When I was a much younger woman, there was rarely a time when there wasn’t a camera in my face. Not that I was a fashion model, mind you. I was indeed quite beautiful–and, when we’re young, we tend to take more pictures of one another for some reason. There were times when it was totally maddening. So it’s no surprise that young women–who look good in just about any light and any pose–would, more than likely allow someone like Scott Schuman to photograph them for his famous fashion blog The Sartorialist, especially if being photographed by friends is a natural part of their world.
Yet I was shocked that Schuman would make a comment that older women, because we might not want our picture taken by him for his blog, are “vain”. Honestly, when I’m feeling pretty good about myself, I don’t mind someone taking my picture, and I know other older women who feel the same way. No Scott, we’re not “vain.” However, we know a few things about our appearances, how we don’t look great in every light, and how vicious online comments can be, so that we might indeed turn you down for those reasons. If you can’t really fathom the reasons, here’s a few explanations to help you out:
First, lots of us know about the uncivil world of online commenting, Scott. If online commenters can pick apart young starlets for their “fat” or whatever other projected appearance flaws, we older women fully know that we will be called “old bags,” “wrinkled,” “fat,” or any other nasty thing that nasty, bitchy little online people can think of. Older women, even when not photographed are often criticized for how we dress and how we look simply because we are no longer young and beautiful. And we feel that there’s no reason on God’s green earth that we need to subject ourselves to nonsense.
Second: we know how much we’ve changed since we were young. And sometimes it’s kind of shocking to see oneself in a photograph. Even if it’s not, we don’t necessarily feel that we care to expose our changes to a bunch of people who live in a world that is amazingly catty and bitchy and is itself quite vain (re the fashion world.)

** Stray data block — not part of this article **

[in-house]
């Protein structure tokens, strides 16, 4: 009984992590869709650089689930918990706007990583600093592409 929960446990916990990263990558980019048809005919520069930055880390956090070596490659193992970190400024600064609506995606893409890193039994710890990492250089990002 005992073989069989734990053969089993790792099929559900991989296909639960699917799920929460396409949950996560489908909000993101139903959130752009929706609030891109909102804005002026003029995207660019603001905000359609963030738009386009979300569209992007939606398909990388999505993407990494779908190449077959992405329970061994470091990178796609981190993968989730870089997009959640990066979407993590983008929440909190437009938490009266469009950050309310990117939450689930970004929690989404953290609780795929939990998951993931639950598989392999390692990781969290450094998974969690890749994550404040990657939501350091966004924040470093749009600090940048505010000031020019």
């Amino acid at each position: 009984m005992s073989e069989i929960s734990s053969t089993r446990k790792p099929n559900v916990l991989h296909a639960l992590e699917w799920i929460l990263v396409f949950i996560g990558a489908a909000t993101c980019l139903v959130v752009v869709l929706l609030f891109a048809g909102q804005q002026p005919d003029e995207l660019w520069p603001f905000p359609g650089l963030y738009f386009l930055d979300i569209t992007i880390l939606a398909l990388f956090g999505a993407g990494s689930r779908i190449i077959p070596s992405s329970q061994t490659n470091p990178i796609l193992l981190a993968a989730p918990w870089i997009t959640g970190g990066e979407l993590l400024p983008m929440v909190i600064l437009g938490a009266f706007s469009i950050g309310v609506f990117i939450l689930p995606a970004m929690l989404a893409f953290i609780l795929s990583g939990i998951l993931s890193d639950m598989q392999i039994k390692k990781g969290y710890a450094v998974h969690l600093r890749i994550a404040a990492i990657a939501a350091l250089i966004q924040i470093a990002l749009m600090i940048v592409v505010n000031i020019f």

Third: many of us, who were possibly photographed like crazy when we were young, remember when we looked great even in the worst picture. We were young, and beautiful, and every kind of light and pose was flattering. HOWEVER, now that we’ve got a few wrinkles and bulges and such, we know that certain angles of light aren’t the most flattering. We know that smeared lipstick on a young woman can be “cute,” but on us it can make us look crazy. We know that our glasses might help us see the computer, but might look uber-non-flattering otherwise. We might also simply be on our way to doing something better and really and truly do not have the time to stop for you…..
Yet there’s one other thing that those of us among the much-photographed know: if a photographer does not like us, or does not have a friendly rapport with us, our picture will be less than flattering. Therefore, if you, Scott Schuman, are approaching older women with a particular attitude, or preconceived notion, that we are “vain” then we just might sense that, through your lens, you will see us in a most unflattering way. Your pictures will then show us in the way that you, deep down in your sub or un-conscious see us–and this may be totally and wholly untrue. You might even project on to us your own insecurities over getting old and then the world will see us in that light.
Yes, Scott–some of us know that a photograph isn’t *just* a photograph, and that the relationship between subject and artist is what creates the image. We know that a photographic image is a complex amalgam of us and you. If we get a sense that you are not with us in some way, we will say no.
So, if you’d like to get more pictures of older women for The Sartorialist, please change your attitude a bit about older women, and project that when you approach them. You may find that, if you are kind, if you are caring about the light around them, how they are posed, and genuinely like them, that they will say yes to you. If Ari Seth Cohen can do it with Advanced Style, so can you.
(oh, and I’d dare you to do a photo shoot with me, but, hey, you’d probably see me as a fat, boring old lady.)
- Harpers Bazaar:Q&A: Scott Schuman’s “The Sartorialist Closer” (harpersbazaar.com)